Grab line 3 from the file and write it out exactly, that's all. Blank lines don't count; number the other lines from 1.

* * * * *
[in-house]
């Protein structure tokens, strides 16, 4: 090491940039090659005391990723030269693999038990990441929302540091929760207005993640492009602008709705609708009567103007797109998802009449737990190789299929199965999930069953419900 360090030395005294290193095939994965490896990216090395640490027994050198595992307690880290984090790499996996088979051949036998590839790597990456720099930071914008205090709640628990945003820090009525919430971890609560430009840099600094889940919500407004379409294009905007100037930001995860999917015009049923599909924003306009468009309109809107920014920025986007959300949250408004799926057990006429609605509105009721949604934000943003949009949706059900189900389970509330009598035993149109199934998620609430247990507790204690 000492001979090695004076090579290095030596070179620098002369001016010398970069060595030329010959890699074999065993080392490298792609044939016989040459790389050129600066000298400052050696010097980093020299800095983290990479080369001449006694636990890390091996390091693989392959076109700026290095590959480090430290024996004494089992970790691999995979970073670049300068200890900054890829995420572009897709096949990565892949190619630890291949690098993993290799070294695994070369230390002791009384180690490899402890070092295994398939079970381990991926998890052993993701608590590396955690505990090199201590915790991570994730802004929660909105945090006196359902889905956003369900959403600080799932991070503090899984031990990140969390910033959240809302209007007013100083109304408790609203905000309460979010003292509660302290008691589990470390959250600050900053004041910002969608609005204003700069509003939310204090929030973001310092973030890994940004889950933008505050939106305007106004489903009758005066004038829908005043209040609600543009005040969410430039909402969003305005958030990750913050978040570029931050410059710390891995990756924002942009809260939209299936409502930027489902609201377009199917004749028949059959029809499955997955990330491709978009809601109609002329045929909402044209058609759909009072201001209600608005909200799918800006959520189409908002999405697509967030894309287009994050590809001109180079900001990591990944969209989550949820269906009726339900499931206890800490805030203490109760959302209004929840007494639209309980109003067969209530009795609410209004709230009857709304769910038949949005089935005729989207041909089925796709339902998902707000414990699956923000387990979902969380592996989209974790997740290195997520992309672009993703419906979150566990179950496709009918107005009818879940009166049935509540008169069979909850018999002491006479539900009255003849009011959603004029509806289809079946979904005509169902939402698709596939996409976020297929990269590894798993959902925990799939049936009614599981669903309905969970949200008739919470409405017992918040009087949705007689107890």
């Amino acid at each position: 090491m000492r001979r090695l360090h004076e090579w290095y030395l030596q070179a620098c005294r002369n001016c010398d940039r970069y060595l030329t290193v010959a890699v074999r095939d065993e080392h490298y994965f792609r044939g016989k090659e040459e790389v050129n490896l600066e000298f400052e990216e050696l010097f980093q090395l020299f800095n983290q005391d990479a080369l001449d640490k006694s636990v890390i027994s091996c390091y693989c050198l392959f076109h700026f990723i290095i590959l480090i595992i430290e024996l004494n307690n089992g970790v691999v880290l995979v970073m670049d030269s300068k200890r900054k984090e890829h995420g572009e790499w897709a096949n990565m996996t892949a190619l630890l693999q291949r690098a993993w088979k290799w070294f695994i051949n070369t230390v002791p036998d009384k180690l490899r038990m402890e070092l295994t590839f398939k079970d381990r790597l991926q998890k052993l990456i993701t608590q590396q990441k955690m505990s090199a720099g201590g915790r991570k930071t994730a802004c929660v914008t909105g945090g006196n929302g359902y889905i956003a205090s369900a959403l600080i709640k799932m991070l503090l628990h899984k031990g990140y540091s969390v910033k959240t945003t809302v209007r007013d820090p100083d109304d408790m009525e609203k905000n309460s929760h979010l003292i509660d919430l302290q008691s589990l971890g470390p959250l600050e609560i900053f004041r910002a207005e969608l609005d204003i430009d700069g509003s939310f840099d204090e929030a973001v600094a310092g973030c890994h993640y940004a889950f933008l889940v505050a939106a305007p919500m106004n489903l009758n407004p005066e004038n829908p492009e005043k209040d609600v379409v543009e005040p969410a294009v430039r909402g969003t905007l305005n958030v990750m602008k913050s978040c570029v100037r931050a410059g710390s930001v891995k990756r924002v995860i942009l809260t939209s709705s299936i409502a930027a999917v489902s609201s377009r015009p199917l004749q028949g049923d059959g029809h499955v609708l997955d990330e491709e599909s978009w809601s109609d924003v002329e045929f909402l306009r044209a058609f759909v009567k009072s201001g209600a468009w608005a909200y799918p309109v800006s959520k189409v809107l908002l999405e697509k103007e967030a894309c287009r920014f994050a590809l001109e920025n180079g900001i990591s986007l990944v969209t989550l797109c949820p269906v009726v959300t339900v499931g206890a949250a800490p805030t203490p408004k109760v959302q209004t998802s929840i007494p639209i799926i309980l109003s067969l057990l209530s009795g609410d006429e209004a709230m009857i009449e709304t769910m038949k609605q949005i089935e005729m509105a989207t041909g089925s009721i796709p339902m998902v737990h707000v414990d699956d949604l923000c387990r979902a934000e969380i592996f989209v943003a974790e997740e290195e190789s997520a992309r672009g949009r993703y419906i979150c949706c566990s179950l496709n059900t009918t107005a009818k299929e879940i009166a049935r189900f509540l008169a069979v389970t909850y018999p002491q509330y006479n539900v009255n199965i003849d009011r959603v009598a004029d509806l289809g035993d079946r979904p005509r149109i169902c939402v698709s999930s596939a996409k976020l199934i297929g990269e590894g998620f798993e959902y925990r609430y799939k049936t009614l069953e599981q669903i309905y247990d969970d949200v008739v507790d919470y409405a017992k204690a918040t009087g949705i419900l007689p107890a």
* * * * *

């Amino acid at each position: 090491m000492r001979r090695l360090h004076e090579w290095y030395l030596q070179a620098c005294r002369n001016c010398d940039r970069y060595l030329t290193v010959a890699v074999r095939d065993e080392h490298y994965f792609r044939g016989k090659e040459e790389v050129n490896l600066e000298f400052e990216e050696l010097f980093q090395l020299f800095n983290q005391d990479a080369l001449d640490k006694s636990v890390i027994s091996c390091y693989c050198l392959f076109h700026f990723i290095i590959l480090i595992i430290e024996l004494n307690n089992g970790v691999v880290l995979v970073m670049d030269s300068k200890r900054k984090e890829h995420g572009e790499w897709a096949n990565m996996t892949a190619l630890l693999q291949r690098a993993w088979k290799w070294f695994i051949n070369t230390v002791p036998d009384k180690l490899r038990m402890e070092l295994t590839f398939k079970d381990r790597l991926q998890k052993l990456i993701t608590q590396q990441k955690m505990s090199a720099g201590g915790r991570k930071t994730a802004c929660v914008t909105g945090g006196n929302g359902y889905i956003a205090s369900a959403l600080i709640k799932m991070l503090l628990h899984k031990g990140y540091s969390v910033k959240t945003t809302v209007r007013d820090p100083d109304d408790m009525e609203k905000n309460s929760h979010l003292i509660d919430l302290q008691s589990l971890g470390p959250l600050e609560i900053f004041r910002a207005e969608l609005d204003i430009d700069g509003s939310f840099d204090e929030a973001v600094a310092g973030c890994h993640y940004a889950f933008l889940v505050a939106a305007p919500m106004n489903l009758n407004p005066e004038n829908p492009e005043k209040d609600v379409v543009e005040p969410a294009v430039r909402g969003t905007l305005n958030v990750m602008k913050s978040c570029v100037r931050a410059g710390s930001v891995k990756r924002v995860i942009l809260t939209s709705s299936i409502a930027a999917v489902s609201s377009r015009p199917l004749q028949g049923d059959g029809h499955v609708l997955d990330e491709e599909s978009w809601s109609d924003v002329e045929f909402l306009r044209a058609f759909v009567k009072s201001g209600a468009w608005a909200y799918p309109v800006s959520k189409v809107l908002l999405e697509k103007e967030a894309c287009r920014f994050a590809l001109e920025n180079g900001i990591s986007l990944v969209t989550l797109c949820p269906v009726v959300t339900v499931g206890a949250a800490p805030t203490p408004k109760v959302q209004t998802s929840i007494p639209i799926i309980l109003s067969l057990l209530s009795g609410d006429e209004a709230m009857i009449e709304t769910m038949k609605q949005i089935e005729m509105a989207t041909g089925s009721i796709p339902m998902v737990h707000v414990d699956d949604l923000c387990r979902a934000e969380i592996f989209v943003a974790e997740e290195e190789s997520a992309r672009g949009r993703y419906i979150c949706c566990s179950l496709n059900t009918t107005a009818k299929e879940i009166a049935r189900f509540l008169a069979v389970t909850y018999p002491q509330y006479n539900v009255n199965i003849d009011r959603v009598a004029d509806l289809g035993d079946r979904p005509r149109i169902c939402v698709s999930s596939a996409k976020l199934i297929g990269e590894g998620f798993e959902y925990r609430y799939k049936t009614l069953e599981q669903i309905y247990d969970d949200v008739v507790d919470y409405a017992k204690a918040t009087g949705i419900l007689p107890a």